Ours is a compassionate and loving species. And ever since the first time one guy hit another guy with a rock, human beings have been engaged in a fun little game: the arms race. Rocks got sharpened, then attached to sticks, then replaced with metal—which our compassionate and loving species proceeded to forge into every conceivable point, edge, and blunt face to try to figure out which shape was best for compassionately and lovingly murdering the hell out of other human beings.
Meanwhile, our ancestors realized that clothes were useful not only to protect ourselves from the elements, but also from compassionate and loving murder. Animal skins were replaced with cloth, then with leather, then with lots of layers of cloth, then with boiled and hardened leather, then with sheets of metal, then interlocking metal Spaghetti-o’s, then with cloth with bits of metal sewn into them, and finally with articulated and fluted plates resembling a crustacean.
These two sets of developments were not merely correlated with one another; each determined the path of the other, as advances in armoring changed the weapons needed to kill the person wearing them, and advances in weaponry changed the way we needed to defend ourselves. Being on the right side of this relationship meant you stood a fighting chance, while being on the wrong side of it often resulted in the extermination of your culture. So it was kind of a big deal.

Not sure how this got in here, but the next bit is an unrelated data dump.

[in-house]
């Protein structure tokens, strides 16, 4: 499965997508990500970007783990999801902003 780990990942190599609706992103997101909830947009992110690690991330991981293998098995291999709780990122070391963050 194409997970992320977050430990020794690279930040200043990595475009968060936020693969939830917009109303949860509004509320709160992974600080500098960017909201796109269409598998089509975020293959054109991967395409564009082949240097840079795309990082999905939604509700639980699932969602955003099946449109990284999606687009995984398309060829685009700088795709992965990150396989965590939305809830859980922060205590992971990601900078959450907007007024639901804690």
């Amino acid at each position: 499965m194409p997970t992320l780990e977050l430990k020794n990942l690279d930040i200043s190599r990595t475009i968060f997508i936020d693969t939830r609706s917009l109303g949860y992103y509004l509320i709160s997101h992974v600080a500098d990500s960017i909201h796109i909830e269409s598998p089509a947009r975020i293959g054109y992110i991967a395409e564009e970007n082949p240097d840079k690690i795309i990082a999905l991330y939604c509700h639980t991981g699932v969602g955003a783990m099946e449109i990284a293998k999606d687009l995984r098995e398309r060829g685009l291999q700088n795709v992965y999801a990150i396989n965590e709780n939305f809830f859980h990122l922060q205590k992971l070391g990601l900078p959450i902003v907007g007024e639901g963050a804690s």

A Brief History of Mass Murder
European warfare has a long and glorious history, and volumes can be written about it. But, for the sake of brevity, let’s examine the medieval period. Not only is this period (around 500 AD to around 1500 AD) chock full of advances in both weapons and armor, but it also happens to be the period that has inspired fantasy fiction in the 20th century, giving us the explosion of both myths of “knights in shining armor” and role playing games that let people act out those myths.
In the beginning of the medieval period, most people were running around killing one another with spears, axes, and swords. The metallurgy of that time gave Europeans a basic carbon steel, which had been produced for about a thousand years prior to the start of the middle ages. However, because the economy of Europe collapsed with the Roman Empire, steel was a rare and valuable thing.
The production of steel in Europe was the primary driving force in advances in mass murder. As the economy recovered, more iron was mined, and more steel was crafted. This, in turn, meant that instruments of murder became cheaper and more plentiful. This also meant that armor—once a rare prize—became more common among murderers who were trying not to get murdered by the other side. The economy was the most important factor in raising and equipping armies, and the arms race reflected that.